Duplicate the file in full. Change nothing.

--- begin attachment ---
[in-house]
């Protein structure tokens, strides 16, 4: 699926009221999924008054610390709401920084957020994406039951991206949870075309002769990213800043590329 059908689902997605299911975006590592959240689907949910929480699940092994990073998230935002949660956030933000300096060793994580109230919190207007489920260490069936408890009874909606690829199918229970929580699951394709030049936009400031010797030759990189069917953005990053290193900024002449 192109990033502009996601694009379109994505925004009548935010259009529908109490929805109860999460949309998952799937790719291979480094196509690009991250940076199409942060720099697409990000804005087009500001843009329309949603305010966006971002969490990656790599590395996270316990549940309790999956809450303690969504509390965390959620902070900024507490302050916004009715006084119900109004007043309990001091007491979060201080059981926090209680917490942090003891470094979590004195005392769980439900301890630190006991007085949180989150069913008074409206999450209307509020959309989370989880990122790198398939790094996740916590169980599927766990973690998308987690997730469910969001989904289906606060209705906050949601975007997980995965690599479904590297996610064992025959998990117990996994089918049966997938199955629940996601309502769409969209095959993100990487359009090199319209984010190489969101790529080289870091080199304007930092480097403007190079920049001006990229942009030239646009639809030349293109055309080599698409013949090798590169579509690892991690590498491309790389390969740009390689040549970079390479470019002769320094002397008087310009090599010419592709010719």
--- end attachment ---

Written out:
[in-house]
């Protein structure tokens, strides 16, 4: 699926009221999924008054610390709401920084957020994406039951991206949870075309002769990213800043590329 059908689902997605299911975006590592959240689907949910929480699940092994990073998230935002949660956030933000300096060793994580109230919190207007489920260490069936408890009874909606690829199918229970929580699951394709030049936009400031010797030759990189069917953005990053290193900024002449 192109990033502009996601694009379109994505925004009548935010259009529908109490929805109860999460949309998952799937790719291979480094196509690009991250940076199409942060720099697409990000804005087009500001843009329309949603305010966006971002969490990656790599590395996270316990549940309790999956809450303690969504509390965390959620902070900024507490302050916004009715006084119900109004007043309990001091007491979060201080059981926090209680917490942090003891470094979590004195005392769980439900301890630190006991007085949180989150069913008074409206999450209307509020959309989370989880990122790198398939790094996740916590169980599927766990973690998308987690997730469910969001989904289906606060209705906050949601975007997980995965690599479904590297996610064992025959998990117990996994089918049966997938199955629940996601309502769409969209095959993100990487359009090199319209984010190489969101790529080289870091080199304007930092480097403007190079920049001006990229942009030239646009639809030349293109055309080599698409013949090798590169579509690892991690590498491309790389390969740009390689040549970079390479470019002769320094002397008087310009090599010419592709010719």